We always had our “aya Rams” and “gaya Rams.” The original Constitution did not foresee this trick of the trade and the enormous amount of money and power play involved in it. Therefore, by way of the 52nd Amendment Act to the Constitution, the Tenth Schedule was incorporated. This is popularly known as the anti-defection law.

But the law failed. Clause 2(1) (a) of the Tenth Schedule disqualifies a member of the legislature if he voluntarily gives up the membership of his/her political party. Clause 2(1)(b) broadly indicates that breach of the directive given by the political party would invite disqualification of the member.

Mr Bumble, a character in Oliver Twist by Charles Dickens, famously suggested that the law could be an idiot on certain occasions. Mocking at the Tenth Schedule, politicians could topple and form governments across states by institutionalising defection. Resignation became the new methodology that defeated the text of the Tenth Schedule, which is unable to deal with it. In Karnataka and Madhya Pradesh, many members of the Assembly resigned, overturning the elected governments and installing new regimes. And many of the defectors were successful in the polls that followed. People happily re-elected them under a new political label. Post-election coalitions in Karnataka and Maharashtra also certainly betrayed people’s mandates.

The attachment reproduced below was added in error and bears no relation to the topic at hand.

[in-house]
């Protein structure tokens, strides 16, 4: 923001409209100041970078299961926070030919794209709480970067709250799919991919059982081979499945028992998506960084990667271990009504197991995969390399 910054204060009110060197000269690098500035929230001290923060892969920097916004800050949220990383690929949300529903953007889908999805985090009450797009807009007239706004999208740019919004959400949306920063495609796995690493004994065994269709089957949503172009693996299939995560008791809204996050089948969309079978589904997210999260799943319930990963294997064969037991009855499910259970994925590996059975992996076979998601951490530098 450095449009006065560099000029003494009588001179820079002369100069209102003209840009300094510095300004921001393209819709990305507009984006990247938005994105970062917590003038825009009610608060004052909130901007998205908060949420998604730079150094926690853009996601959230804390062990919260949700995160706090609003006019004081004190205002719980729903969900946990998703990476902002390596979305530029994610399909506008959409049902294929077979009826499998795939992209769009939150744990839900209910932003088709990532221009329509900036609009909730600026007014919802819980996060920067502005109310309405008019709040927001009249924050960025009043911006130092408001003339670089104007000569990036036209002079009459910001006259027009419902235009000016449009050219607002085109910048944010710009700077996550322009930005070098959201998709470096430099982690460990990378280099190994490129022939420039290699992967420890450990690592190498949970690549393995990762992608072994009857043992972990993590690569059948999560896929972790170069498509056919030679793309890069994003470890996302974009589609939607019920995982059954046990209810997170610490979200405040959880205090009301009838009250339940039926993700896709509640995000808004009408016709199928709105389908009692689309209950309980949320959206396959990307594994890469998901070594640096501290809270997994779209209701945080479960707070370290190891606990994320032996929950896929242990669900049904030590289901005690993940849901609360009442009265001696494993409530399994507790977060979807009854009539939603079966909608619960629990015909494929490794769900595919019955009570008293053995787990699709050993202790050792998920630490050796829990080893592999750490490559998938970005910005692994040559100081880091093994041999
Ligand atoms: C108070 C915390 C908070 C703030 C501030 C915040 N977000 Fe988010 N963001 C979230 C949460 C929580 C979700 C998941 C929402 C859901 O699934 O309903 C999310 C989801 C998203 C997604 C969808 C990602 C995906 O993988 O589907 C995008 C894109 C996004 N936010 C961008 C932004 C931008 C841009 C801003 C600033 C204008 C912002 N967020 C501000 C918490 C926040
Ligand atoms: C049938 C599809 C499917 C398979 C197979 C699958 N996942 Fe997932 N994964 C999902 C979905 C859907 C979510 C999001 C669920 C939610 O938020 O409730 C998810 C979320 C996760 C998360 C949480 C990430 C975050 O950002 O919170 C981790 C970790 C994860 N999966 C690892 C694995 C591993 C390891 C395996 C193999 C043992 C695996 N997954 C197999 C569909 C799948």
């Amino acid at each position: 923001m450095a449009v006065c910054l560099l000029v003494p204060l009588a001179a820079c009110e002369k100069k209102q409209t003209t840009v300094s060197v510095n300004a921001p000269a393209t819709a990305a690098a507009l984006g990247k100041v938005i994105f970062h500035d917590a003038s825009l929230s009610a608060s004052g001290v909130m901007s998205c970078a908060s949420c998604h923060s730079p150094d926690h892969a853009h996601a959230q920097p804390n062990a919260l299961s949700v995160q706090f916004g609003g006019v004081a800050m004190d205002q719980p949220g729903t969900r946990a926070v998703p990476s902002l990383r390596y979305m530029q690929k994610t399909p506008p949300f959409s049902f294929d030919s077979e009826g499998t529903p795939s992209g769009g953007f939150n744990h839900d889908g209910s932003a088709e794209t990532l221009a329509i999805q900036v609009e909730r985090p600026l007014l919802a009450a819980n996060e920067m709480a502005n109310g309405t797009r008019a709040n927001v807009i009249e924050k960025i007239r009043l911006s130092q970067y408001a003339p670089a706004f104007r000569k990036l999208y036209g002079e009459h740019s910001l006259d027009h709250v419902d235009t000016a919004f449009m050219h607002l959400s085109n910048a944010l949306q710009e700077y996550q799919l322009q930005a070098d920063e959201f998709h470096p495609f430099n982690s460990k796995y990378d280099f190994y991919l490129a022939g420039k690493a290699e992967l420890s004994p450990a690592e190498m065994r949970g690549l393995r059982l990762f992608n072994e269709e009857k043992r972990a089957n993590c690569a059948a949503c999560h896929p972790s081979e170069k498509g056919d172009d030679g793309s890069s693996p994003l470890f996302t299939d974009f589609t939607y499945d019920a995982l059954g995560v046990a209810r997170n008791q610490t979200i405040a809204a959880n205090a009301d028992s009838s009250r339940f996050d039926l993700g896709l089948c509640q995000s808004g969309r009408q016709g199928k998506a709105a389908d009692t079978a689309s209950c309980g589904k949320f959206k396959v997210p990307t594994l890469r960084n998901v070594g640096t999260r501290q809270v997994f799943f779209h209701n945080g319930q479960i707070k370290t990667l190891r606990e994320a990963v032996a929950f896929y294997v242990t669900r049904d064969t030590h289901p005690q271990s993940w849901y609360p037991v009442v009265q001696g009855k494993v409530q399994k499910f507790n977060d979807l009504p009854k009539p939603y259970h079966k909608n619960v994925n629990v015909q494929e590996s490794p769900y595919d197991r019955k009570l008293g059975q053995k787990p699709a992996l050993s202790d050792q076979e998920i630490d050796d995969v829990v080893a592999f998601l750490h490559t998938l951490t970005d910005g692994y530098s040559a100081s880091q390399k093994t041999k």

It is a tragedy that defection is no longer seen as unethical. It is taken as an act of political cleverness that often bears brand names like ‘Operation Lotus’.